Spotlight: Supercars photographer Mark Horsburgh

  • Repco Supercars Championship
  • |
  • 02/08/2020
  • By Connor O'Brien

Supercars’ official photographer Mark Horsburgh has a chuckle when looking back at his beginnings in the sport.

A keen motorsport fan with a love for photography, his early days of snapping race cars weren’t via the most conventional method.

“Going to the old Touring Cars back in the Brock and Johnson days, at Surfers Paradise and places like that, I used to go there with a mate and we would sneak in,” Horsburgh reveals to

“One would hide in the boot and one would drive through and then we would literally just jump the fence with our cameras and pretend to be the part and we always got away with it.

“Eventually I thought well maybe I should try to go through the correct channels and get accreditation.”

As a teen, Horsburgh worked in a photographic shop, shooting weddings and studio portraits.

Soon enough, his two passions would meld together to create the perfect mix.

Initially that more centred around motorbikes, working with the likes of Mick Doohan and Daryl Beattie before they each went onto bigger and better things on the world stage.

By the birth of the modern era of Supercars in 1997, Horsburgh was appointed the sport’s official photographer; a role he describes as “probably the best job in the world”.

He hasn’t missed an event since – one of two people in that exclusive club, the other being Dunlop Motorsport operations manager Kevin Fitzsimons.

That included the BP Ultimate Sydney SuperSprint in June, the first round back from the COVID-19 break, where he was the only photographer on-site.

Throughout, the ever-modest Horsburgh has got to know the sport’s most famous characters and be in the heart of many of the biggest moments to have played out.

“Over the years I’ve been pretty lucky to get to know a lot of these drivers and share some moments with them,” he says.

“When a driver wins Bathurst, you get caught up in that whole emotion.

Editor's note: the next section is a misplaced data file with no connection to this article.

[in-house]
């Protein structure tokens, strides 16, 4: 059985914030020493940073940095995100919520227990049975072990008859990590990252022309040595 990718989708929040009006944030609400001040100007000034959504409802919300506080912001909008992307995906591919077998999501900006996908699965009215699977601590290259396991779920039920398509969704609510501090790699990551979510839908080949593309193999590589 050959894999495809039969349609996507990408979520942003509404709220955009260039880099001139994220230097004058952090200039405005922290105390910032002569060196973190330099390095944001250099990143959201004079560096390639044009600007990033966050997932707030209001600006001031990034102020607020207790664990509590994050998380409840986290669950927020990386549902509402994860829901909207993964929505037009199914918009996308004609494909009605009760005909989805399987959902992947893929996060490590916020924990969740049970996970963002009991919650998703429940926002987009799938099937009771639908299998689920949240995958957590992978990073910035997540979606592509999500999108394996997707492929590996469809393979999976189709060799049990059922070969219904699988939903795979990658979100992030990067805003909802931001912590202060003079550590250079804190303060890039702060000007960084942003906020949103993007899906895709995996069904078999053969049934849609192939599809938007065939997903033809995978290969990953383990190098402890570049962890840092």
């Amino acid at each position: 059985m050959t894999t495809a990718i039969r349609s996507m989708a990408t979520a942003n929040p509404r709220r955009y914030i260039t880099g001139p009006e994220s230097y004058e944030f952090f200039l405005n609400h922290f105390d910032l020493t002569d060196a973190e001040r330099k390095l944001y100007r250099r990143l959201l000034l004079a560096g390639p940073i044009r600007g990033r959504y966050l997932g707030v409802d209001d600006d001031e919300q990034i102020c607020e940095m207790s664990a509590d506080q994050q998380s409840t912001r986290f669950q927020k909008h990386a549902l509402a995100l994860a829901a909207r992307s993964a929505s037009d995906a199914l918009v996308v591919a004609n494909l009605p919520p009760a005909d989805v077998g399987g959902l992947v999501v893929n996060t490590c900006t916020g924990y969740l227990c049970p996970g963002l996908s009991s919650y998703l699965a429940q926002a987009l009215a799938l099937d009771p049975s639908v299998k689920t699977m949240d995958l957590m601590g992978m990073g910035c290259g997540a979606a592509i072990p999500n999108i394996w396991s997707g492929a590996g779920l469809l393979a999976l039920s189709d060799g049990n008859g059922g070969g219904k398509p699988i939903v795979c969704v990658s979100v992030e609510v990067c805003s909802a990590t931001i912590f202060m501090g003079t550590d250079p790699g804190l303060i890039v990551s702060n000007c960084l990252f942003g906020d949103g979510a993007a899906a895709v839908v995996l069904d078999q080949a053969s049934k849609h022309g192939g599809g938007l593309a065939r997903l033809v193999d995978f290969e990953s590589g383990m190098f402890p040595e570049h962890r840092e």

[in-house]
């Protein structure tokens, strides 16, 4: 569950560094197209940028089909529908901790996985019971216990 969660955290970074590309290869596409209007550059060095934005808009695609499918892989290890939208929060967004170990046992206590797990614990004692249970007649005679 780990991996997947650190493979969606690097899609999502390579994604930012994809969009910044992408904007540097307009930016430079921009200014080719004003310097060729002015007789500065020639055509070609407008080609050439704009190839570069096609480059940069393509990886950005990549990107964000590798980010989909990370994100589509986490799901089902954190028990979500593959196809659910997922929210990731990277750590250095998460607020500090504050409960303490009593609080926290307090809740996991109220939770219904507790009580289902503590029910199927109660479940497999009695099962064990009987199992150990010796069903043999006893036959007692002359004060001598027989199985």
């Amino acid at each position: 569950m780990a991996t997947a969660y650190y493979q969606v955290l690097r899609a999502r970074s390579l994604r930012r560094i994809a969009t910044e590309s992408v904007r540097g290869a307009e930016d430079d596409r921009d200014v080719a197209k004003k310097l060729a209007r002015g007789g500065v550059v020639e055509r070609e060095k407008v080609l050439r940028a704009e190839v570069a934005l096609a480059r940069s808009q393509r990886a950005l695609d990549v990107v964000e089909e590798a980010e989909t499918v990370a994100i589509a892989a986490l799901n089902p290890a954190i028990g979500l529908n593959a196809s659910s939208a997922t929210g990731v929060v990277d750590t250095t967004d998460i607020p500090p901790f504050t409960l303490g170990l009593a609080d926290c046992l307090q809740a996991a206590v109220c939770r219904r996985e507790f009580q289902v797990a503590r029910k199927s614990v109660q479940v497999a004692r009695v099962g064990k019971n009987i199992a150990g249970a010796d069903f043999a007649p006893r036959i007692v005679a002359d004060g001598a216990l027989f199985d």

“It’s our biggest event… I get to jump up on the podium at Bathurst and you sort of get caught up in that whole atmosphere.

“You get to feel, in a sense, the vibe that the drivers feel. You’ve got hundreds of people down the bottom screaming out and things like that.

“To be a driver winning Bathurst, I can only imagine it’s 10 times better than that, but yeah very fortunate to see some of the things.

“When a driver wins a championship, it’s great to capture those moments – well any race for that matter.”

Asked if a particular photo stands out from his time in the sport, Horsburgh says: “It’s probably more the guys that aren’t there anymore that stand out more in your mind than the guys that are still around.

“So the pictures you get of Brock, you sort of look back on those and think they were pretty good moments and the same with Jason Richards and guys like that.”

Some Supercars ventures abroad do race to mind, though.

“I’ve been really fortunate to get taken along on a lot of pretty cool trips,” the father-of-one reflects.

“One which I probably shouldn’t talk about because my wife still gets a little bit annoyed at me when I talk about it, but I was lucky enough to go into Iraq during the war with four of the drivers and a couple of people from Supercars.

“We were flown into an active military base in the Middle East, spent the day there at the base and then were flown out.

“I forgot to tell my wife so she wasn’t too happy about that… but look yeah we’ve been to China, we’ve been to America.

“Austin probably goes down in Supercars folklore as being one of the best events we’ve ever been to.

“When you get to travel with everybody and you go to places like that, it does make it quite special.”

As a freelancer, the opportunity to dip into some other sports has also presented itself at times, none more memorable than covering the 2000 Sydney Olympics for the International Olympic Committee.

“Muhammad Ali did a press conference, it was a scrum like you wouldn’t believe… I got this one frame where he’s looking straight at the camera walking through the crowd,” Horsburgh says.

“And I was on lane four for Cathy Freeman’s 400m, so I was right there where she started the race and where she sat on the ground just in disbelief after winning.”

But for Horsburgh, Supercars is just about his second family – and one where he is entrenched as a familiar face, popular up and down pitlane.

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